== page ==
Mānoa Valley Theatre’s latest play comes from the mind of Cheryl Strayed, the bestselling author of the memoir Wild, who for two years anonymously wrote The Rumpus’ “Dear Sugar” advice column. The self-help book turned dramatic comedy may be just what we all need right now. Shows are Thursdays and Fridays at 7:30 p.m., Saturdays at 3 and 7:30 p.m., and Sundays at 3 p.m.

$22–$40, 2833 E. Mānoa Road,, @manoavalleytheatre



Lionel Boy

Available on May 14

The self-titled debut album from Lionel Boy, raised on O‘ahu and now living in Long Beach, California, comes out this week after the recent release of the single “Kam Highway” (above). His take on mellow pop makes us long for days without traffic, when we can put this song on repeat and cruise around the North Shore.


Click here to preorder or pre-save the album


Homa Family Sunday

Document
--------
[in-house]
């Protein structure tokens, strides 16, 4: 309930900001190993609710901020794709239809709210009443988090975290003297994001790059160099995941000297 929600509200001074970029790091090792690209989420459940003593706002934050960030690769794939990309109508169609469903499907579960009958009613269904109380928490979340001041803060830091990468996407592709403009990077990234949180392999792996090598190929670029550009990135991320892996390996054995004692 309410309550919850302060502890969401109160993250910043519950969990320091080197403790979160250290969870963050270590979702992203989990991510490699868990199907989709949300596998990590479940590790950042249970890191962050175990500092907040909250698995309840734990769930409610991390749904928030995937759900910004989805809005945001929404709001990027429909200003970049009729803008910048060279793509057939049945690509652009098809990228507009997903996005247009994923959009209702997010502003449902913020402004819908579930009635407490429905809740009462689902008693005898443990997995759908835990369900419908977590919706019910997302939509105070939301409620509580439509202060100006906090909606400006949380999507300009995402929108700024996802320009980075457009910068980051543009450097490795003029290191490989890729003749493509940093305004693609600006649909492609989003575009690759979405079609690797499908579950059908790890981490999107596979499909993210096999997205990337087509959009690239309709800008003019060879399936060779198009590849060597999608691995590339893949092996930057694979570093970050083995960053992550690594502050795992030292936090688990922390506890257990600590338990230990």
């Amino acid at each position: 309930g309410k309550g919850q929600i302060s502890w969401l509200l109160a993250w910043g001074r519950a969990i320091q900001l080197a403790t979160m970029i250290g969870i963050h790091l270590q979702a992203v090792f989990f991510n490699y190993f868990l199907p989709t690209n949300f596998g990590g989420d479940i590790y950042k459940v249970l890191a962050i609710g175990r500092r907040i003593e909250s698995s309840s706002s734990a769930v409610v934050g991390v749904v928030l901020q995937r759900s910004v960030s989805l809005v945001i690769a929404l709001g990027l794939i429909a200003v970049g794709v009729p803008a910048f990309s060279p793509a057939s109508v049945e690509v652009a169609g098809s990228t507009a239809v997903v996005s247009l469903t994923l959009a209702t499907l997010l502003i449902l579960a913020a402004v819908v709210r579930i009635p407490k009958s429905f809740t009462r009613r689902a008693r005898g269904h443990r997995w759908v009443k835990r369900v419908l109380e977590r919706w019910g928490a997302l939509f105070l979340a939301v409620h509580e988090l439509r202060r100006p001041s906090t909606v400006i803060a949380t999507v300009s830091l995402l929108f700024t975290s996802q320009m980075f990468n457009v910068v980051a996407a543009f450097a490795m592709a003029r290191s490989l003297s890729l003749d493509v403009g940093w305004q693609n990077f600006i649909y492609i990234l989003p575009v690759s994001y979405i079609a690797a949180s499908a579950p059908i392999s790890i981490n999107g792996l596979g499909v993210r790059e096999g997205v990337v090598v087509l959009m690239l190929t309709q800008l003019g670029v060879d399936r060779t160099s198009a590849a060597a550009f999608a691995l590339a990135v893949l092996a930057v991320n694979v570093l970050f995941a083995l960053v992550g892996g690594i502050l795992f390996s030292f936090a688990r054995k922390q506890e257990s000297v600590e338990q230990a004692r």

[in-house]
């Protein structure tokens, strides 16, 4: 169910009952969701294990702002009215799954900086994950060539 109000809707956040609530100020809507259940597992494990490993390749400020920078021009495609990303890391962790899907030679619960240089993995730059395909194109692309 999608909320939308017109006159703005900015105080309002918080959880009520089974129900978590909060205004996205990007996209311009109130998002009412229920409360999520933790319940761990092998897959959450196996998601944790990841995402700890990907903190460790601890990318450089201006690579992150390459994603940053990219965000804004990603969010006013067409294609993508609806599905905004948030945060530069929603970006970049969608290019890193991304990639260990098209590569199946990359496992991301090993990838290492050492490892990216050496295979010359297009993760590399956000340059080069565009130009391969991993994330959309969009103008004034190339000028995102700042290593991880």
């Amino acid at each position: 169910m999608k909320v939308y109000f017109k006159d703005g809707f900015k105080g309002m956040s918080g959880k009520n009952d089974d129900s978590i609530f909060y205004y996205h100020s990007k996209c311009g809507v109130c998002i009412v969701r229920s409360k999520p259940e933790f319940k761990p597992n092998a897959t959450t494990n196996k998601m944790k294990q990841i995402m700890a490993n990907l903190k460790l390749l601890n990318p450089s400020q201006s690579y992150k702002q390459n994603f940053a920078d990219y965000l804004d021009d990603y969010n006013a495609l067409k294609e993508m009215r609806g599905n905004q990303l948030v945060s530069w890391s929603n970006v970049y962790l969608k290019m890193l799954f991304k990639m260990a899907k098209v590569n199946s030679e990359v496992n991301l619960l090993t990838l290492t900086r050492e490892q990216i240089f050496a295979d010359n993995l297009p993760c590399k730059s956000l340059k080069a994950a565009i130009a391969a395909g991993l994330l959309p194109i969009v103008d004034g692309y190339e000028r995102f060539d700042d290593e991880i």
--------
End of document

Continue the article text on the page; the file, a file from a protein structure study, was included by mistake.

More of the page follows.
Photo: Courtesy of Honolulu Museum of Art



Family Sunday: All About the Pua

Sunday, May 16, 10 a.m. to 6 p.m.

While most of the Honolulu Museum of Art’s Family Sunday programs are still virtual (including a paper flowers workshop and storytime live at, admission to the museum is free for kamaʻāina all day. Visitors can go on self-guided gallery hunts or check out Regrow, the latest part of HoMA’s Joyful Return exhibit, opening this Friday. Admission is also free for kamaʻāina on Fridays from 4 to 9 p.m.


900 S. Beretania St.,, @honolulumuseum


Mochi Cake2 Sheldon Simeon Photo Stacey Makiya

Photo: Stacey Makiya



Cook Real Hawai‘i by Sheldon Simeon and Garrett Snyder

Available now

The HONOLULU team tried nine recipes from the most heralded chef in Hawai‘i’s new cookbook, and we were impressed both by how approachable and how delicious the dishes were. Whether you want to try your hand at pork belly adobo, Filipino okra salad or chocolate birthday cake butter mochi, read about our experiences first on Frolic Hawai‘i, then pick up a copy of the book for yourself.


$35 from Penguin Random House,